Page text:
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EXCAVATION WORK BEGAN ON FINLAND'S OLKILUOTO-3, a 1600-MWe European
Pressurized water Reactor (EPR), on February 16 by the country's Minister
of Trade and Industry, Mauri Pekkarinen. The utility, Teollisuuden Voima
Oy (TVO), intends to meet a very tight project timetable, with commercial
operation scheduled for the first half of 2009. Having awarded a turnkey
contract for the project to a consortium of Framatome ANP and Siemens in
December 2003, TVO applied for a construction permit the following month
(NN, Feb. 2004, p. 17). The company expects the application process to
take about a year.
Work to prepare the site, which is adjacent to the existing two nuclear units at Olkiluoto, actually started in December 2003 with forest logging and road building. Surface soil has also been moved allowing the actual excavation work to begin, said Martin Landtman, Olkiluoto-3 project manager, at the inauguration. A total volume of 450 000 m3 of material is to be excavated. The Framatome ANP-Siemens consortium is to deliver the project under a fixed-price contract. With the exception of site and excavation work and the enlargement of site infrastructure, the consortium is responsible for the entire project, including installation and testing of equipment, as well as commissioning. It also has responsibility for the plant's licensability and performance, as well as the project schedule, said Mauno Paavola, TVO president and chief executive officer. TVO has also announced that Paavola will retire at the end of 2004. Paavola, who was in charge of the negotiations on the Olkiluoto-3 project, will continue as member of the Olkiluoto-3 construction committee. The TVO board has nominated Pertti Simola to succeed Paavola. Simola is currently vice president, energy of UPM-Kymmene Corp., and has been a member of the TVO board since 1994. TVO has also announced that Ami Rastas, executive vice president, will retire at the end of 2004 as planned. Rastas, who joined the company in 1972, will go on working as a consultant and member of the Olkiluoto-3 plant design committee.
THE NRC IS SEARCHING FOR CANDIDATES FOR THE ACRS, the agency announced
on February 9. The deadline for submitting applications to the Nuclear
Regulatory Commission is March 15. The Advisory Committee on Reactor Safeguards
was established by Congress to provide the NRC with independent expert
advice on matters related to the safety of existing and proposed nuclear
facilities and on the adequacy of proposed reactor safety standards. The
ACRS's work currently emphasizes safety issues associated with the operation
of 103 nuclear power plants in the United States; the pursuit of a risk-informed
and performance-based regulatory approach; review of license renewal applications;
risk-informed revisions to reactor regulations; power uprates; transient
and accident analysis codes; materials degradation issues; use of mixed-oxide
and high-burnup fuels; and technical issues related to advanced reactor
The ACRS is composed of 11 individuals who have a range of engineering expertise, such as in nuclear engineering, risk assessment, chemistry, facility operations management, severe accident phenomena, materials science and metallurgy, digital instrumentation and control systems, thermal hydraulic and heat transfer, and mechanical, civil, and electrical engineering. Consultants are engaged to provide technical assistance on specific issues when required. ACRS members are appointed for four-year terms and normally serve no more than three terms.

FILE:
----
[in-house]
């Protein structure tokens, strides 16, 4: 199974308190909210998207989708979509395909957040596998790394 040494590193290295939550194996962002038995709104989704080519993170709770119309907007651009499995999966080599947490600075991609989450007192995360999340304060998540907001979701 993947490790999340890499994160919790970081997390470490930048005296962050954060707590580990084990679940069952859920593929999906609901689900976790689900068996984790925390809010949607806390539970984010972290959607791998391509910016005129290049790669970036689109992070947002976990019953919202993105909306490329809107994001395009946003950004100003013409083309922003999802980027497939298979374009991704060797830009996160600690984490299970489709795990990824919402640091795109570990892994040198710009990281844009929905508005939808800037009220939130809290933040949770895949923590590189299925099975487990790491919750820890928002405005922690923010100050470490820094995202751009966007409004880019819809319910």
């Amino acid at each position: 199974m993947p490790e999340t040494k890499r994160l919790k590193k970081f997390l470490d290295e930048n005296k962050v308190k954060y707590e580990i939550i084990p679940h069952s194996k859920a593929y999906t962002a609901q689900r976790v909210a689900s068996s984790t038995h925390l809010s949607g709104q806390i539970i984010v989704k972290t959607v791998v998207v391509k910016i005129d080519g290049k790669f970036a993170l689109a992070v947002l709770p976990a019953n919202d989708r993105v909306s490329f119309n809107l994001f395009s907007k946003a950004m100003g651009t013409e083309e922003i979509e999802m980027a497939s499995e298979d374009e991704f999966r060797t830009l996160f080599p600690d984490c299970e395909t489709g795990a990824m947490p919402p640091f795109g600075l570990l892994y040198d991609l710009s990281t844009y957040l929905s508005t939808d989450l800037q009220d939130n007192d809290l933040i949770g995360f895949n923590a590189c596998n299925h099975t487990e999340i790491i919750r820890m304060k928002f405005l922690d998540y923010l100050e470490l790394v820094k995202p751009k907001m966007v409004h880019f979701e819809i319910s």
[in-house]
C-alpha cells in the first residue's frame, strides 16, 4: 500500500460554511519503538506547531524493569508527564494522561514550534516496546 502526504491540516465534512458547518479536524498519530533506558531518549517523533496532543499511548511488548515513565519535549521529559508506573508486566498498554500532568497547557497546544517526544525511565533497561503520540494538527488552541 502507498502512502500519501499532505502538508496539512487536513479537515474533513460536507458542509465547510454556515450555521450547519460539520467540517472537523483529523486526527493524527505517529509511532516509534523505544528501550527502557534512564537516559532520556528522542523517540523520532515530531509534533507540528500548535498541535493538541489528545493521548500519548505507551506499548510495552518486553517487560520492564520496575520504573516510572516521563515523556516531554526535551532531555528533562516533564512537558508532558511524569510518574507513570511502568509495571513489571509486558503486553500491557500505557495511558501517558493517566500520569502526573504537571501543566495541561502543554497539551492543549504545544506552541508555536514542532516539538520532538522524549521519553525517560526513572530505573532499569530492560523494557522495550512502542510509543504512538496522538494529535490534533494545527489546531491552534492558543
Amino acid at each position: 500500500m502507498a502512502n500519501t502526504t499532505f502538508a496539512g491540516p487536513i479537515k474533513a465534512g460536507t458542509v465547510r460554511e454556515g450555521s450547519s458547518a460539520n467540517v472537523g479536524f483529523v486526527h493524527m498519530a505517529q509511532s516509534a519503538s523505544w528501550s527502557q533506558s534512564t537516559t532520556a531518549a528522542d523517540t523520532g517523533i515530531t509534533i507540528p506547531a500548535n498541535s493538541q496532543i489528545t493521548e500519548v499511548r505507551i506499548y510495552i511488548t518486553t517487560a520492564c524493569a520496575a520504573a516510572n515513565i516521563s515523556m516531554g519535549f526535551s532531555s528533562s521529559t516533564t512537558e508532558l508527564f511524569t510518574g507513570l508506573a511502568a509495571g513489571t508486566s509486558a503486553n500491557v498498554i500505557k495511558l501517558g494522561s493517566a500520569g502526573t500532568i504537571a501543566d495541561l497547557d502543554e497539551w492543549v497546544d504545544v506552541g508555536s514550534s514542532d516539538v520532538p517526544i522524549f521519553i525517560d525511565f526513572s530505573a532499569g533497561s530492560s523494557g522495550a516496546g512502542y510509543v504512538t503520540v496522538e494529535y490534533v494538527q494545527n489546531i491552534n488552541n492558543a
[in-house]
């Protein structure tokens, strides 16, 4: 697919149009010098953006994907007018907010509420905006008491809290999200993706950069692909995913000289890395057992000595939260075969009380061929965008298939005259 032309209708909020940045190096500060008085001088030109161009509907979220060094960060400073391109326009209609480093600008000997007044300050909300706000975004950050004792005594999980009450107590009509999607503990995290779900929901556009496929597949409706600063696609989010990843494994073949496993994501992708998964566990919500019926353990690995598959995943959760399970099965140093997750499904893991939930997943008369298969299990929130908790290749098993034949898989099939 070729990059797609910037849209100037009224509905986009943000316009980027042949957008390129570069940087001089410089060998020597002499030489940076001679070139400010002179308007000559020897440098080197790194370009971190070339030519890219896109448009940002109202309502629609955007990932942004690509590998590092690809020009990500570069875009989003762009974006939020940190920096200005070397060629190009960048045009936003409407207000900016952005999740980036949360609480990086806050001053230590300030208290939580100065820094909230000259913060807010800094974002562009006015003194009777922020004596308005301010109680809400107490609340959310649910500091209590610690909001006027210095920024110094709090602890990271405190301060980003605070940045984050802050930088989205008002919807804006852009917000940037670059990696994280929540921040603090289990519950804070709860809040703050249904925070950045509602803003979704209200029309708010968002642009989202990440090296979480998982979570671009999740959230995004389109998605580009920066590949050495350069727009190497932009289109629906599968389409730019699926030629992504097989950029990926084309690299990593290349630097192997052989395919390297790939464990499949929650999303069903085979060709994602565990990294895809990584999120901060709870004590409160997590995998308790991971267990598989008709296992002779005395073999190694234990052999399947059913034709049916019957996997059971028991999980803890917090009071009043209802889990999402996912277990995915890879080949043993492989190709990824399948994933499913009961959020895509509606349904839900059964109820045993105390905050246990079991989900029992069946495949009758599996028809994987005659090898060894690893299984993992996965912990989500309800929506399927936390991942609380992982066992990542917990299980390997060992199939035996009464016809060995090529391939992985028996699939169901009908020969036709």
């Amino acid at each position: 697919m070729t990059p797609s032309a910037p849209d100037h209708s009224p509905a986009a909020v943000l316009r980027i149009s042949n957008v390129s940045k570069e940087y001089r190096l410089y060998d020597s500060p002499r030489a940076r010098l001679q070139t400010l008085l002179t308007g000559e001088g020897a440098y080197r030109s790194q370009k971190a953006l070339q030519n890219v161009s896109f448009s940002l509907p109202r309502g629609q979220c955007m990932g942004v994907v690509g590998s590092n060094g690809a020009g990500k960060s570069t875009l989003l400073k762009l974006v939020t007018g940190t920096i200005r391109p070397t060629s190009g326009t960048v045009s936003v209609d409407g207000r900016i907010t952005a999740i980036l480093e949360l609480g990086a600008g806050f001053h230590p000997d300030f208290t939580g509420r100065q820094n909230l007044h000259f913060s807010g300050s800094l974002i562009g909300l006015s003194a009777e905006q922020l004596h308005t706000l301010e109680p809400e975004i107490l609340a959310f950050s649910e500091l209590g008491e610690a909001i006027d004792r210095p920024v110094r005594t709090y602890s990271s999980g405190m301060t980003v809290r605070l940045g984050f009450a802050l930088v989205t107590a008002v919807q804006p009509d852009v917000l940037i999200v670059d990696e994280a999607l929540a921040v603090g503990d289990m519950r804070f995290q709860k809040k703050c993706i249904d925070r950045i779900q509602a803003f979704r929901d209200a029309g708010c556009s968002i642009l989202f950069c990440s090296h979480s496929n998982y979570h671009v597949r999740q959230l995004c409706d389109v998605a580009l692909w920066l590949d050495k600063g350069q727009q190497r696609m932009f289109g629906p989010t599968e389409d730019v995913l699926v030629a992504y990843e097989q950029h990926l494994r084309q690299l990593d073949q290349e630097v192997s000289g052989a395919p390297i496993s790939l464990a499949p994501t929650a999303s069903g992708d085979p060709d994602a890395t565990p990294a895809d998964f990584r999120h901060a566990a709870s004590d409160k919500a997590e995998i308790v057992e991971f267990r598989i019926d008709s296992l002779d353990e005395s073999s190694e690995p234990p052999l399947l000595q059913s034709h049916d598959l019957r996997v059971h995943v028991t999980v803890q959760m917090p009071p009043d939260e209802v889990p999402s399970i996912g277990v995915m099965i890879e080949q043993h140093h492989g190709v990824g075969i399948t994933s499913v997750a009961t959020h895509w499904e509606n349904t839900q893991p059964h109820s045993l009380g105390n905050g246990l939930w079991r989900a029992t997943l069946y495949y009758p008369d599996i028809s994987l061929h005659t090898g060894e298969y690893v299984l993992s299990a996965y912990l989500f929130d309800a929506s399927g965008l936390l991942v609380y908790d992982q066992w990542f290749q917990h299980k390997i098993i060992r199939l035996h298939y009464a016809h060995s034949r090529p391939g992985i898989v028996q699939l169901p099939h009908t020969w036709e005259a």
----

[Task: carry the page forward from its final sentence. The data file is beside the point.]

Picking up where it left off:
At this time, the NRC is specifically seeking individuals who have at least 15 years of experience in the areas of nuclear engineering, probabilistic risk assessment, and/or plant operations. RZ(sumZ(s should be sent to the attention of Ms. Sherry Meador, Administrative Assistant, Operations and Support Branch, Mail Stop T2E-26, ACRS/ACNW, Nuclear Regulatory Commission, Washington, D.C., 20555-0001, or e-mail <email@example.com>.
NO AGREEMENT WAS REACHED ON WHERE TO BUILD ITER during talks at International
Atomic Energy Agency headquarters in Vienna, Austria, on February 20 and
21. The six partners in the International Thermonuclear Experimental Reactor
project--China, the European Union, Japan, Russia, South Korea, and the
United States--have been split evenly on the issue of where to site the
magnetic confinement fusion device (NN, Feb. 2004, p. 36). The Rokkasho-mura
site in Japan is backed by the U.S. and South Korea, as well as the host
country, while the EU, Russia, and China favor siting at Cadarache in France.
The talks in Austria were unable to produce a consensus in favor of one
site, and may instead have directed the parties toward a more distributed
approach to high-level fusion development that may not concentrate all
of the work at a single facility. According to the joint statement released
after the talks ended, "ITER parties will continue their discussions including
on of a broader project approach to fusion power." There has lately been speculation that ITER might be scaled back from its initial goal of resolving all pending issues before the construction of a full-service power-producing demonstration reactor, in part to reduce costs. This approach might have gained more support during the talks, perhaps with the idea of building a less-ambitious ITER at one site and a facility to address other issues at the other site. The statement added, "The delegations agreed to convene a meeting of experts in early March for a joint appreciation in common terms of a number of key topics, in order to bring the further technical analysis to completion."